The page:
“What type of file format does Windows Media Center use to record television?” Windows Media Center uses the DVR-MS file
For the most part PC video playback either works or it doesn’t. Every once in awhile, software makers add a
“What is the format used by Windows Media Center recorded TV? The program is saved in the all users TV
“I have read your guide on how to use an HDTV as a computer monitor and found it to be very informative. There is however one detail I am unsure of. This is Sound. If I were to plug my PC video card to my HDTV via a DVI/HDMI cable I would get pure digital visual but no audio correct? But if I were to plug it in via HDMI/HDMI from video card to HDTV would I get audio? Or do i have to buy a sound card with HDMI out to get surround sound?”
There are a several different ways to get audio passed from your PC to your HDTV. Depending on what hardware you have available, you may be limited to stereo audio, with a few cases where you can also get surround sound.
The home theater PC market has been rather dull for several years. Sure you can get a sound card with 7.1 surround sound, but they’ve generally been noisier than I’d want in my own home theater. You can purchase video cards that output to an HDTV and support HDCP, but the experience hasn’t been on par with using home theater components. At Computex 2008, AMD is showing off a couple of new boards from MSI that change the game in important fundamental ways.
“I have Windows XP and don’t want to buy a new operating system to get Media Center functionality. What are the best alternatives to Windows Media Center Edition that I can install on my existing operating system?”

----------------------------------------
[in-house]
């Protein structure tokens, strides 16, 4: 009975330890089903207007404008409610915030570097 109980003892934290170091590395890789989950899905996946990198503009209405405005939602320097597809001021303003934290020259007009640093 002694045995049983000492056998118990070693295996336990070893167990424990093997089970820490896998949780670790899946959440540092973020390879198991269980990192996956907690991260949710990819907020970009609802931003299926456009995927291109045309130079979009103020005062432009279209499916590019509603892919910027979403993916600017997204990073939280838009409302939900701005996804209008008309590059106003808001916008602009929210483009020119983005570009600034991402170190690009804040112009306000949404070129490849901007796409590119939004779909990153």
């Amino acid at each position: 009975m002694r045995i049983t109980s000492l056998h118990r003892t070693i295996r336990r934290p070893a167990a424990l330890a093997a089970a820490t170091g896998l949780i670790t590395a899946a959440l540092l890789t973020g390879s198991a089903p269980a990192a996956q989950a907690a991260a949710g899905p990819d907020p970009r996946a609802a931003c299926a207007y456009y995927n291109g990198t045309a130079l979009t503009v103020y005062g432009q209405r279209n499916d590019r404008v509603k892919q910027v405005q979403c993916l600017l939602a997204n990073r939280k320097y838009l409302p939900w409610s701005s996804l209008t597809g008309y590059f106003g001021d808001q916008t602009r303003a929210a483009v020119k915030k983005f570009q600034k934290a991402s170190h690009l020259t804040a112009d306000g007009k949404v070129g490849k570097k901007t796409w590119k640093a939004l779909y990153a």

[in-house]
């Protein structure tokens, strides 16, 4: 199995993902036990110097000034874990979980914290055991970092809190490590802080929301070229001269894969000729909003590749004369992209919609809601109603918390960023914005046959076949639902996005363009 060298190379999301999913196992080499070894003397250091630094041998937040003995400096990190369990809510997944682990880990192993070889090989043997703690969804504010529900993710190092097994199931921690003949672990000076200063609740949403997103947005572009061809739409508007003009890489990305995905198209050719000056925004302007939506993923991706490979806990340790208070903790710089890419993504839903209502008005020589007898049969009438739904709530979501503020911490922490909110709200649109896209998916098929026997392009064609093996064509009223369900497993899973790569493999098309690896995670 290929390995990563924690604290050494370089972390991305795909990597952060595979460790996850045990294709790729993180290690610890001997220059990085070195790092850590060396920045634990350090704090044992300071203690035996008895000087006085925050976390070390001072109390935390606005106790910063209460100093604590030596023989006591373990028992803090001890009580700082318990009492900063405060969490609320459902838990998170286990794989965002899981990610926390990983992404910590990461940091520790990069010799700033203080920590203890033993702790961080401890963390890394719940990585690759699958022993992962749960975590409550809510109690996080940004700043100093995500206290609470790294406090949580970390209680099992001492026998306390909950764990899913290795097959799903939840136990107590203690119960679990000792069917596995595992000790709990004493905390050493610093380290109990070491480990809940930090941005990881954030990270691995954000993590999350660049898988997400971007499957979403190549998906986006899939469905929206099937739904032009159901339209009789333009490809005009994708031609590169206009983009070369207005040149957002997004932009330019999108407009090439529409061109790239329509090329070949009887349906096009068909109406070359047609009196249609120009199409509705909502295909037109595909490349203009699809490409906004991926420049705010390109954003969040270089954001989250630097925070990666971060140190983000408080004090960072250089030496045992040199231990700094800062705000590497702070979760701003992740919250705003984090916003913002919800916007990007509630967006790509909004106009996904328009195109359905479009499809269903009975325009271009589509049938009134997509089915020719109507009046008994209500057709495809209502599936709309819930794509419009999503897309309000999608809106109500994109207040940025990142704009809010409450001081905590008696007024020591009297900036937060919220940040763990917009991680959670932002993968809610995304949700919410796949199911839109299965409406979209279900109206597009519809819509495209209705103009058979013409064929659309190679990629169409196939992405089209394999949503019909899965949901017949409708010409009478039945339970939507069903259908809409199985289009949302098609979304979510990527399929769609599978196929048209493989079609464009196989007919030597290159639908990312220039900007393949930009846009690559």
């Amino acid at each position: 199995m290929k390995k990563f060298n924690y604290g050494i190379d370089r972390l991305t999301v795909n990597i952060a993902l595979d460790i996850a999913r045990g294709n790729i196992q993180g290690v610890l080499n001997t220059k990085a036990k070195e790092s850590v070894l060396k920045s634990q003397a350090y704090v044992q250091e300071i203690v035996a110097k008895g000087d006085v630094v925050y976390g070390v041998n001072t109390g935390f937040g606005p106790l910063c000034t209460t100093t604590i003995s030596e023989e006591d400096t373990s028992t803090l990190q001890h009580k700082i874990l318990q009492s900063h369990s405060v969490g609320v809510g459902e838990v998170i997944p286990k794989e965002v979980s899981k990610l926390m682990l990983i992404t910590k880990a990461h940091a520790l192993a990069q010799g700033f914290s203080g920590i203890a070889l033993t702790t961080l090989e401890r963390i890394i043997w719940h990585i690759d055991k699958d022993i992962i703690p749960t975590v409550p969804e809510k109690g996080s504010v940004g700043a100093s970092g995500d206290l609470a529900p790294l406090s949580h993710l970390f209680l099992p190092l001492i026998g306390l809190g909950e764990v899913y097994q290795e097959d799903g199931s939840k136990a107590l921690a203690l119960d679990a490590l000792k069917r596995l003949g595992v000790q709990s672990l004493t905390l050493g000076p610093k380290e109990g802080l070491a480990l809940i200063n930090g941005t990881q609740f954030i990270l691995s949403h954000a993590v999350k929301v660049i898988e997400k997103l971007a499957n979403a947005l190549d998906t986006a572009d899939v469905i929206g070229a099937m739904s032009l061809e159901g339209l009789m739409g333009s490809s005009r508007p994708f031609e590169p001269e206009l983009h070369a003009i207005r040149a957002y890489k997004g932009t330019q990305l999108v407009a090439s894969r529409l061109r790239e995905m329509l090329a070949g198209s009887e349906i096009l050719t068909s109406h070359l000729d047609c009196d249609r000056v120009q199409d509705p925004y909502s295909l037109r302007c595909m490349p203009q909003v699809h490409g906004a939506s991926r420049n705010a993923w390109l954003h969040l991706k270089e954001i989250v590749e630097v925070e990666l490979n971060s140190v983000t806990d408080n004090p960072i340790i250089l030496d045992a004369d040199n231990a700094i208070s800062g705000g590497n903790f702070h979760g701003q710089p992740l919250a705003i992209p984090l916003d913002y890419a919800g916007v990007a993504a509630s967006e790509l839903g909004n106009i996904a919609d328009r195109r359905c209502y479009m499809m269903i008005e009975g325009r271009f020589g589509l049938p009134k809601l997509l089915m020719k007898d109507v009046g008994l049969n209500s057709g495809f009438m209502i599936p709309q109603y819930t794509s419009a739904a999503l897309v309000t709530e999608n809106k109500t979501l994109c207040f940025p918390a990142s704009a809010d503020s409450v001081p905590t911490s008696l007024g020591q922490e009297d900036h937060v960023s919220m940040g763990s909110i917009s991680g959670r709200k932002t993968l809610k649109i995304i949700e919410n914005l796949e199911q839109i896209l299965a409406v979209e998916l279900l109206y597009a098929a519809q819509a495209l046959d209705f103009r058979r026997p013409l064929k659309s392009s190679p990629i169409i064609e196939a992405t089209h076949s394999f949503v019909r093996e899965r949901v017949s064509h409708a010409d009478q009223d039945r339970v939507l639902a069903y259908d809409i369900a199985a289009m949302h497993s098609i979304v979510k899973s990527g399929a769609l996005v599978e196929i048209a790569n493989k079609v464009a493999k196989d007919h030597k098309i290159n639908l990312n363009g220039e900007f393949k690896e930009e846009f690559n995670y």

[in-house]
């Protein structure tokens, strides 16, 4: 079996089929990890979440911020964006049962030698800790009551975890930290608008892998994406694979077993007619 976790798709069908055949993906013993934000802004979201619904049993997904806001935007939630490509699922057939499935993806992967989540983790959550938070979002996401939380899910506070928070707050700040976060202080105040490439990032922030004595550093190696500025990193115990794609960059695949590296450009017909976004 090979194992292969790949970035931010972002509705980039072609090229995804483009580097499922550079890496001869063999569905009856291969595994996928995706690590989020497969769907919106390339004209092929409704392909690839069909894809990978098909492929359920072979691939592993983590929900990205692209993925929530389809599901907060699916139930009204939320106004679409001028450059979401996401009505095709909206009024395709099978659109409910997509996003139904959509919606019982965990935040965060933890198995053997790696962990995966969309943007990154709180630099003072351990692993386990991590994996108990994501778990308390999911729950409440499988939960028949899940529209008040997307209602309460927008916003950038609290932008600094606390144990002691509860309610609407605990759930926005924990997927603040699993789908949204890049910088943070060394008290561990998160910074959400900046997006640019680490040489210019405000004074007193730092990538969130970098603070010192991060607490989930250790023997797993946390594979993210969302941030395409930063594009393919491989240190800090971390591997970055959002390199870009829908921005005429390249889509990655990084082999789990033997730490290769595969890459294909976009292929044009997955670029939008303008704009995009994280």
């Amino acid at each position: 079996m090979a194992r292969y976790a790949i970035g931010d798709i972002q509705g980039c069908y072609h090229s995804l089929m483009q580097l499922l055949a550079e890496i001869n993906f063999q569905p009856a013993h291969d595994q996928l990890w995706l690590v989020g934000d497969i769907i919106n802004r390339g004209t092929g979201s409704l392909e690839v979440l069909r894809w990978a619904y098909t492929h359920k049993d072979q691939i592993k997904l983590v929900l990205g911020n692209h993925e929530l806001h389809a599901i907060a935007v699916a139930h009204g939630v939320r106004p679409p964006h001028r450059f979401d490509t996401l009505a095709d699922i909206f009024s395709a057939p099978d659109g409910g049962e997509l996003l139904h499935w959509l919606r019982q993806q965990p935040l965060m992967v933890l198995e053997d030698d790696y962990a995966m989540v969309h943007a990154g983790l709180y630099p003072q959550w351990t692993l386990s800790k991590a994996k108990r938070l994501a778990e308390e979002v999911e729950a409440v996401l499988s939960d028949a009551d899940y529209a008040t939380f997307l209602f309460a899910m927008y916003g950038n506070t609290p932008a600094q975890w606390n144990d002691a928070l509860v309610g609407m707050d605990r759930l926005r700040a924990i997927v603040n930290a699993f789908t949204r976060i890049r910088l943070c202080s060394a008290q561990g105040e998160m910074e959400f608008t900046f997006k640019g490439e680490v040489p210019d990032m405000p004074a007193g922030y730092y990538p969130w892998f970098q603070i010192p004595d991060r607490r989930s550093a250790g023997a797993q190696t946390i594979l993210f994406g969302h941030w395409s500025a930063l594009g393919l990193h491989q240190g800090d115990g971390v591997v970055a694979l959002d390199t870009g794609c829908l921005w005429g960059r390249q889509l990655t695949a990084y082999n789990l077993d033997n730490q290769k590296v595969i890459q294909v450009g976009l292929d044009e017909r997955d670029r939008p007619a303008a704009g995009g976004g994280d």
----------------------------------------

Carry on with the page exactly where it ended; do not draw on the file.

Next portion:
Adding the ability to record television on your computer, browse photos and videos from the comfort of your couch, and quickly integrate your digital music library with your home theater is one of the more useful advances in computing over the last several years. I personally prefer Windows Media Center Edition for all my PC home theater integration, because it integrates with my Xbox 360 (which means I don’t need a PC in my living room) and because it is the most elegant solution on the market. I can certainly understand not wanting to spend additional money on a new operating system just to add Media Center-like functionality to an existing computer. I continue to recommend two alternatives to Windows Media Center Edition as the best options for integrating with Windows.
One of the things I like most about the Xbox 360 HD-DVD drive is portability. I can connect it to